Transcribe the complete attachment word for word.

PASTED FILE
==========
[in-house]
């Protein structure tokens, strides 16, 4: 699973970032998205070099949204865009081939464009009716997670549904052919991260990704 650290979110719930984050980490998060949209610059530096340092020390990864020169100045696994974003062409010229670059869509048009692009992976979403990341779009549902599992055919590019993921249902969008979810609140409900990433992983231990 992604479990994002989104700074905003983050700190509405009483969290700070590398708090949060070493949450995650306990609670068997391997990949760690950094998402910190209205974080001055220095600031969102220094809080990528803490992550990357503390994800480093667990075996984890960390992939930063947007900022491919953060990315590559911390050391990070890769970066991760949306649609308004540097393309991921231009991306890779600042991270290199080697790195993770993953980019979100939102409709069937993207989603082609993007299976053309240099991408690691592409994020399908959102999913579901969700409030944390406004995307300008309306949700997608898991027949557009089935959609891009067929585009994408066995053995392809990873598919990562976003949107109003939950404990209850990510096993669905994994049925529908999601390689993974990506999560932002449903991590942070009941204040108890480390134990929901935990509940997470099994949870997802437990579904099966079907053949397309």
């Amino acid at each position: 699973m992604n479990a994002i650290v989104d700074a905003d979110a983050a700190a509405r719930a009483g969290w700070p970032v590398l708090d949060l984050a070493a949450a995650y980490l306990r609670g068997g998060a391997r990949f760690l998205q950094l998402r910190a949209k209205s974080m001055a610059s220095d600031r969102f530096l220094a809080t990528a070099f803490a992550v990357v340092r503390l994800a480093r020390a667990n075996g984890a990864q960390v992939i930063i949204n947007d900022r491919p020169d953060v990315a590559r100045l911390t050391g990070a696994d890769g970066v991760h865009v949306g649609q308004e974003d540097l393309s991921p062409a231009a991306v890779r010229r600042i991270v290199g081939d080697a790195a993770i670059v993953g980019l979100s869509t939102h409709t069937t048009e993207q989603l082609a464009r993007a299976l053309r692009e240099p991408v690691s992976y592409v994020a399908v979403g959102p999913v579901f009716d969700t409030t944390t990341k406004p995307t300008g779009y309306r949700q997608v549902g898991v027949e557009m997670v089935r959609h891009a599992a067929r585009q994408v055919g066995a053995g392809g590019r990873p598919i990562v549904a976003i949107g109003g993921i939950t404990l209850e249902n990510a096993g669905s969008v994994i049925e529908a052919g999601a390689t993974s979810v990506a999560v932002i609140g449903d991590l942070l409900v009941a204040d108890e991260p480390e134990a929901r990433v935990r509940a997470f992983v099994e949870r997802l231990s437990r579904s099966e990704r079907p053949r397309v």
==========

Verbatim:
[in-house]
């Protein structure tokens, strides 16, 4: 699973970032998205070099949204865009081939464009009716997670549904052919991260990704 650290979110719930984050980490998060949209610059530096340092020390990864020169100045696994974003062409010229670059869509048009692009992976979403990341779009549902599992055919590019993921249902969008979810609140409900990433992983231990 992604479990994002989104700074905003983050700190509405009483969290700070590398708090949060070493949450995650306990609670068997391997990949760690950094998402910190209205974080001055220095600031969102220094809080990528803490992550990357503390994800480093667990075996984890960390992939930063947007900022491919953060990315590559911390050391990070890769970066991760949306649609308004540097393309991921231009991306890779600042991270290199080697790195993770993953980019979100939102409709069937993207989603082609993007299976053309240099991408690691592409994020399908959102999913579901969700409030944390406004995307300008309306949700997608898991027949557009089935959609891009067929585009994408066995053995392809990873598919990562976003949107109003939950404990209850990510096993669905994994049925529908999601390689993974990506999560932002449903991590942070009941204040108890480390134990929901935990509940997470099994949870997802437990579904099966079907053949397309």
């Amino acid at each position: 699973m992604n479990a994002i650290v989104d700074a905003d979110a983050a700190a509405r719930a009483g969290w700070p970032v590398l708090d949060l984050a070493a949450a995650y980490l306990r609670g068997g998060a391997r990949f760690l998205q950094l998402r910190a949209k209205s974080m001055a610059s220095d600031r969102f530096l220094a809080t990528a070099f803490a992550v990357v340092r503390l994800a480093r020390a667990n075996g984890a990864q960390v992939i930063i949204n947007d900022r491919p020169d953060v990315a590559r100045l911390t050391g990070a696994d890769g970066v991760h865009v949306g649609q308004e974003d540097l393309s991921p062409a231009a991306v890779r010229r600042i991270v290199g081939d080697a790195a993770i670059v993953g980019l979100s869509t939102h409709t069937t048009e993207q989603l082609a464009r993007a299976l053309r692009e240099p991408v690691s992976y592409v994020a399908v979403g959102p999913v579901f009716d969700t409030t944390t990341k406004p995307t300008g779009y309306r949700q997608v549902g898991v027949e557009m997670v089935r959609h891009a599992a067929r585009q994408v055919g066995a053995g392809g590019r990873p598919i990562v549904a976003i949107g109003g993921i939950t404990l209850e249902n990510a096993g669905s969008v994994i049925e529908a052919g999601a390689t993974s979810v990506a999560v932002i609140g449903d991590l942070l409900v009941a204040d108890e991260p480390e134990a929901r990433v935990r509940a997470f992983v099994e949870r997802l231990s437990r579904s099966e990704r079907p053949r397309v």